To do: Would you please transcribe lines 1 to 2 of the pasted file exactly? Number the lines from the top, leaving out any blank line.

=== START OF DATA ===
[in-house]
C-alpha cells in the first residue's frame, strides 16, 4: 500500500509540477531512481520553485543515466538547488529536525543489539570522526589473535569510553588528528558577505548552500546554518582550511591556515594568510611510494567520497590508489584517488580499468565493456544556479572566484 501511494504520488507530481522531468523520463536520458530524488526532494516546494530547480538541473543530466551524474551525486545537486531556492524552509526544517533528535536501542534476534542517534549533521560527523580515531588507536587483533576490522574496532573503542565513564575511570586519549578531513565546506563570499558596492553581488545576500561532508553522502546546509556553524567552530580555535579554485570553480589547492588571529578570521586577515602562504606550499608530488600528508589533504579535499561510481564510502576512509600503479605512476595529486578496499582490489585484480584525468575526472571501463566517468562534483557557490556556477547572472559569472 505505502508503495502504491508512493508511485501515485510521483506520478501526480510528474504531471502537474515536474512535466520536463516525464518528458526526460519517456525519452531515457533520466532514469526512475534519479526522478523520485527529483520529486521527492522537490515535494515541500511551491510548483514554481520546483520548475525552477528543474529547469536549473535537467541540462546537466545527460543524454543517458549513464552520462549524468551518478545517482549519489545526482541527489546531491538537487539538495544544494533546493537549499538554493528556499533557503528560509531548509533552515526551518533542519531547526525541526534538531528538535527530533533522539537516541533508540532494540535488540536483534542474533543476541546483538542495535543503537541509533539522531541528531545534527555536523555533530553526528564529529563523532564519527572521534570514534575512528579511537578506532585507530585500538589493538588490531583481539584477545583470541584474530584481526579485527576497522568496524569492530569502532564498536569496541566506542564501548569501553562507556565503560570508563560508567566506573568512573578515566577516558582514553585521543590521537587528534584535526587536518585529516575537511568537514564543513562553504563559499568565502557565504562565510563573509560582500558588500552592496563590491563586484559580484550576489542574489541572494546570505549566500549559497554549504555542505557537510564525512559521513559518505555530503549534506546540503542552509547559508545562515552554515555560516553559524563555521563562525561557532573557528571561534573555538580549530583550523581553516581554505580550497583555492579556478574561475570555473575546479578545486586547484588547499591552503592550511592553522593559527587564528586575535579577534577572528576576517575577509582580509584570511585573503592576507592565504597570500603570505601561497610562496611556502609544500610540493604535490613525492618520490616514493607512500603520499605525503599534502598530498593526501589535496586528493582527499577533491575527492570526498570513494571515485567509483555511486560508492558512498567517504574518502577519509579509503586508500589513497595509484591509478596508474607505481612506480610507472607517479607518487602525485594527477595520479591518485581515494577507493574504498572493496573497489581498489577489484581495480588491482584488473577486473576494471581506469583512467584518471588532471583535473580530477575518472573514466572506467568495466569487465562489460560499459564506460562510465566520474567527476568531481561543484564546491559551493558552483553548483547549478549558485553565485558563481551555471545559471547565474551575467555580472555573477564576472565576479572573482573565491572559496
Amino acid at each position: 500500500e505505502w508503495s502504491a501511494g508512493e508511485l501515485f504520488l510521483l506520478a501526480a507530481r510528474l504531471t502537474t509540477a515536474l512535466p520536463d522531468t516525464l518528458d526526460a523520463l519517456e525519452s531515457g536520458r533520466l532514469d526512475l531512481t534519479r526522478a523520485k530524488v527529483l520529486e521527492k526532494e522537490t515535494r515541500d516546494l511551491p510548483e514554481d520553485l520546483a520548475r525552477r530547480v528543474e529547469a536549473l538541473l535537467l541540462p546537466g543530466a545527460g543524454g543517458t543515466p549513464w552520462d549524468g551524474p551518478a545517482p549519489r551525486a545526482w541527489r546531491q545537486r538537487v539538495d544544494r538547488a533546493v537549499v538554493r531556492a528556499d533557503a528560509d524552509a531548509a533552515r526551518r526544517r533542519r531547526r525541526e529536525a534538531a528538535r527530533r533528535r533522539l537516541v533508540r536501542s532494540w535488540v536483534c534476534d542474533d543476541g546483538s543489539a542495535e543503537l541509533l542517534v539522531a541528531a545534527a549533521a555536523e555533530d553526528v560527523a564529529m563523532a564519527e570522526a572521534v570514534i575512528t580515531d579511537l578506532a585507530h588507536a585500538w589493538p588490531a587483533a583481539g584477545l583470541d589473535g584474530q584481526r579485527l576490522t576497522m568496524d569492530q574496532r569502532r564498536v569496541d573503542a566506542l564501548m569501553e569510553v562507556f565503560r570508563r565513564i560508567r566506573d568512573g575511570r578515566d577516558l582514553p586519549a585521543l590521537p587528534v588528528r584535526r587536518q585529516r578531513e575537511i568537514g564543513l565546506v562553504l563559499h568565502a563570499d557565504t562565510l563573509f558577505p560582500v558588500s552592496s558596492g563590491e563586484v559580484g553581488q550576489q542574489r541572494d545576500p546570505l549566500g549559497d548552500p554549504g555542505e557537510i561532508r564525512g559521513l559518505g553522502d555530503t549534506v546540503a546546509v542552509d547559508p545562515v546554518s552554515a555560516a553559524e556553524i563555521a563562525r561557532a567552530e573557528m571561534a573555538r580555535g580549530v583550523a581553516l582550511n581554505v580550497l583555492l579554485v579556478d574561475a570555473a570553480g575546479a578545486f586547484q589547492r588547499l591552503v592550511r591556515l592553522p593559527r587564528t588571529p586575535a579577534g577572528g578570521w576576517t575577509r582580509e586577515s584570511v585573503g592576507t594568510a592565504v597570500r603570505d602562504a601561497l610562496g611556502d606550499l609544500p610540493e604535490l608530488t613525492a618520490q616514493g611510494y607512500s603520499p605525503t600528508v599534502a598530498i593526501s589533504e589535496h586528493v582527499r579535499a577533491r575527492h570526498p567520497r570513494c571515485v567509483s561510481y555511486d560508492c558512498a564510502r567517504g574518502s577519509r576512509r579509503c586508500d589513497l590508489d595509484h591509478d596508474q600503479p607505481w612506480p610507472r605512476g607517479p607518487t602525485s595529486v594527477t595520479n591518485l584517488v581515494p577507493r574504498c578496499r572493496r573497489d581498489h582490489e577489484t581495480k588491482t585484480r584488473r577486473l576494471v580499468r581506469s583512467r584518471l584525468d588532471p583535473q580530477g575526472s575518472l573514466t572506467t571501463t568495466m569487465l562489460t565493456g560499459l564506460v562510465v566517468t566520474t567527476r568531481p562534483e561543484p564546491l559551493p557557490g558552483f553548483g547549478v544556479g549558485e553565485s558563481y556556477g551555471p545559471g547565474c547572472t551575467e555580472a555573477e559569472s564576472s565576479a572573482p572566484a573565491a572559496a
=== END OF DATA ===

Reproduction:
[in-house]
C-alpha cells in the first residue's frame, strides 16, 4: 500500500509540477531512481520553485543515466538547488529536525543489539570522526589473535569510553588528528558577505548552500546554518582550511591556515594568510611510494567520497590508489584517488580499468565493456544556479572566484 501511494504520488507530481522531468523520463536520458530524488526532494516546494530547480538541473543530466551524474551525486545537486531556492524552509526544517533528535536501542534476534542517534549533521560527523580515531588507536587483533576490522574496532573503542565513564575511570586519549578531513565546506563570499558596492553581488545576500561532508553522502546546509556553524567552530580555535579554485570553480589547492588571529578570521586577515602562504606550499608530488600528508589533504579535499561510481564510502576512509600503479605512476595529486578496499582490489585484480584525468575526472571501463566517468562534483557557490556556477547572472559569472 505505502508503495502504491508512493508511485501515485510521483506520478501526480510528474504531471502537474515536474512535466520536463516525464518528458526526460519517456525519452531515457533520466532514469526512475534519479526522478523520485527529483520529486521527492522537490515535494515541500511551491510548483514554481520546483520548475525552477528543474529547469536549473535537467541540462546537466545527460543524454543517458549513464552520462549524468551518478545517482549519489545526482541527489546531491538537487539538495544544494533546493537549499538554493528556499533557503528560509531548509533552515526551518533542519531547526525541526534538531528538535527530533533522539537516541533508540532494540535488540536483534542474533543476541546483538542495535543503537541509533539522531541528531545534527555536523555533530553526528564529529563523532564519527572521534570514534575512528579511537578506532585507530585500538589493538588490531583481539584477545583470541584474530584481526579485527576497522568496524569492530569502532564498536569496541566506542564501548569501553562507556565503560570508563560508567566506573568512573578515566577516558582514553585521543590521537587528534584535526587536518585529516575537511568537514564543513562553504563559499568565502557565504562565510563573509560582500558588500552592496563590491563586484559580484550576489542574489541572494546570505549566500549559497554549504555542505557537510564525512559521513559518505555530503549534506546540503542552509547559508545562515552554515555560516553559524563555521563562525561557532573557528571561534573555538580549530583550523581553516581554505580550497583555492579556478574561475570555473575546479578545486586547484588547499591552503592550511592553522593559527587564528586575535579577534577572528576576517575577509582580509584570511585573503592576507592565504597570500603570505601561497610562496611556502609544500610540493604535490613525492618520490616514493607512500603520499605525503599534502598530498593526501589535496586528493582527499577533491575527492570526498570513494571515485567509483555511486560508492558512498567517504574518502577519509579509503586508500589513497595509484591509478596508474607505481612506480610507472607517479607518487602525485594527477595520479591518485581515494577507493574504498572493496573497489581498489577489484581495480588491482584488473577486473576494471581506469583512467584518471588532471583535473580530477575518472573514466572506467568495466569487465562489460560499459564506460562510465566520474567527476568531481561543484564546491559551493558552483553548483547549478549558485553565485558563481551555471545559471547565474551575467555580472555573477564576472565576479572573482573565491572559496